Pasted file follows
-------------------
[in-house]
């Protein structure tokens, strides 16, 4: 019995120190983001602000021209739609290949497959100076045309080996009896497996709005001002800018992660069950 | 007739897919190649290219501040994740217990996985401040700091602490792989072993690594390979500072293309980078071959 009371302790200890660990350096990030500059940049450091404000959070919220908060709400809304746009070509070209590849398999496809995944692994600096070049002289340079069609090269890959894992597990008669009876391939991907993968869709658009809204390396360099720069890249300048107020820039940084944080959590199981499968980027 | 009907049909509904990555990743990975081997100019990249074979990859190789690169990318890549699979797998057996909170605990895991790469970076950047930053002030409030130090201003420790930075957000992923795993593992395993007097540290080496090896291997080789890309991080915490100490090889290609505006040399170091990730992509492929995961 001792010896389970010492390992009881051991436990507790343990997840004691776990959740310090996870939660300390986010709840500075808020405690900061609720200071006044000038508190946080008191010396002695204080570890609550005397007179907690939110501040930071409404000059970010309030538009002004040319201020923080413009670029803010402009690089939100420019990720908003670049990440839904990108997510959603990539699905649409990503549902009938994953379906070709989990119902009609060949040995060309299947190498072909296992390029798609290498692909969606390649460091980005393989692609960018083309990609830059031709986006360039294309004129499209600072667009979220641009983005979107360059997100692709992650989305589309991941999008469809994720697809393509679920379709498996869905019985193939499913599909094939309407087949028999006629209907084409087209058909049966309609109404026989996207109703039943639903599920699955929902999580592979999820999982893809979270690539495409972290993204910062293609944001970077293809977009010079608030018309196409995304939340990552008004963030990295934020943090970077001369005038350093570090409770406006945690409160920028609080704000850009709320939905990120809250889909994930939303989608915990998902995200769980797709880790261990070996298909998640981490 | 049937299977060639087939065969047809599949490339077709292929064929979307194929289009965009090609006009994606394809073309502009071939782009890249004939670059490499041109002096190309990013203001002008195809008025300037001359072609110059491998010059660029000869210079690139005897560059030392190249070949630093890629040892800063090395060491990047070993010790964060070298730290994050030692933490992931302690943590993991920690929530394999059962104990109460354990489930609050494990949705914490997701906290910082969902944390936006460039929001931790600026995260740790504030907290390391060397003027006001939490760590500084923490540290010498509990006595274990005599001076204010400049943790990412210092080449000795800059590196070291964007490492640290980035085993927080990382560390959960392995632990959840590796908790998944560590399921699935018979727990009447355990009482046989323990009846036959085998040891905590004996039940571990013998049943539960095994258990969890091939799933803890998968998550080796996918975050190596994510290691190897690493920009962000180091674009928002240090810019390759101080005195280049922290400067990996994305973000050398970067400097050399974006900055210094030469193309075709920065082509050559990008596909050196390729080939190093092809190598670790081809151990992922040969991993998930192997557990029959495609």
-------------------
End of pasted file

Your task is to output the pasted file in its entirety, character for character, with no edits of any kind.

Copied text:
[in-house]
């Protein structure tokens, strides 16, 4: 019995120190983001602000021209739609290949497959100076045309080996009896497996709005001002800018992660069950 | 007739897919190649290219501040994740217990996985401040700091602490792989072993690594390979500072293309980078071959 009371302790200890660990350096990030500059940049450091404000959070919220908060709400809304746009070509070209590849398999496809995944692994600096070049002289340079069609090269890959894992597990008669009876391939991907993968869709658009809204390396360099720069890249300048107020820039940084944080959590199981499968980027 | 009907049909509904990555990743990975081997100019990249074979990859190789690169990318890549699979797998057996909170605990895991790469970076950047930053002030409030130090201003420790930075957000992923795993593992395993007097540290080496090896291997080789890309991080915490100490090889290609505006040399170091990730992509492929995961 001792010896389970010492390992009881051991436990507790343990997840004691776990959740310090996870939660300390986010709840500075808020405690900061609720200071006044000038508190946080008191010396002695204080570890609550005397007179907690939110501040930071409404000059970010309030538009002004040319201020923080413009670029803010402009690089939100420019990720908003670049990440839904990108997510959603990539699905649409990503549902009938994953379906070709989990119902009609060949040995060309299947190498072909296992390029798609290498692909969606390649460091980005393989692609960018083309990609830059031709986006360039294309004129499209600072667009979220641009983005979107360059997100692709992650989305589309991941999008469809994720697809393509679920379709498996869905019985193939499913599909094939309407087949028999006629209907084409087209058909049966309609109404026989996207109703039943639903599920699955929902999580592979999820999982893809979270690539495409972290993204910062293609944001970077293809977009010079608030018309196409995304939340990552008004963030990295934020943090970077001369005038350093570090409770406006945690409160920028609080704000850009709320939905990120809250889909994930939303989608915990998902995200769980797709880790261990070996298909998640981490 | 049937299977060639087939065969047809599949490339077709292929064929979307194929289009965009090609006009994606394809073309502009071939782009890249004939670059490499041109002096190309990013203001002008195809008025300037001359072609110059491998010059660029000869210079690139005897560059030392190249070949630093890629040892800063090395060491990047070993010790964060070298730290994050030692933490992931302690943590993991920690929530394999059962104990109460354990489930609050494990949705914490997701906290910082969902944390936006460039929001931790600026995260740790504030907290390391060397003027006001939490760590500084923490540290010498509990006595274990005599001076204010400049943790990412210092080449000795800059590196070291964007490492640290980035085993927080990382560390959960392995632990959840590796908790998944560590399921699935018979727990009447355990009482046989323990009846036959085998040891905590004996039940571990013998049943539960095994258990969890091939799933803890998968998550080796996918975050190596994510290691190897690493920009962000180091674009928002240090810019390759101080005195280049922290400067990996994305973000050398970067400097050399974006900055210094030469193309075709920065082509050559990008596909050196390729080939190093092809190598670790081809151990992922040969991993998930192997557990029959495609």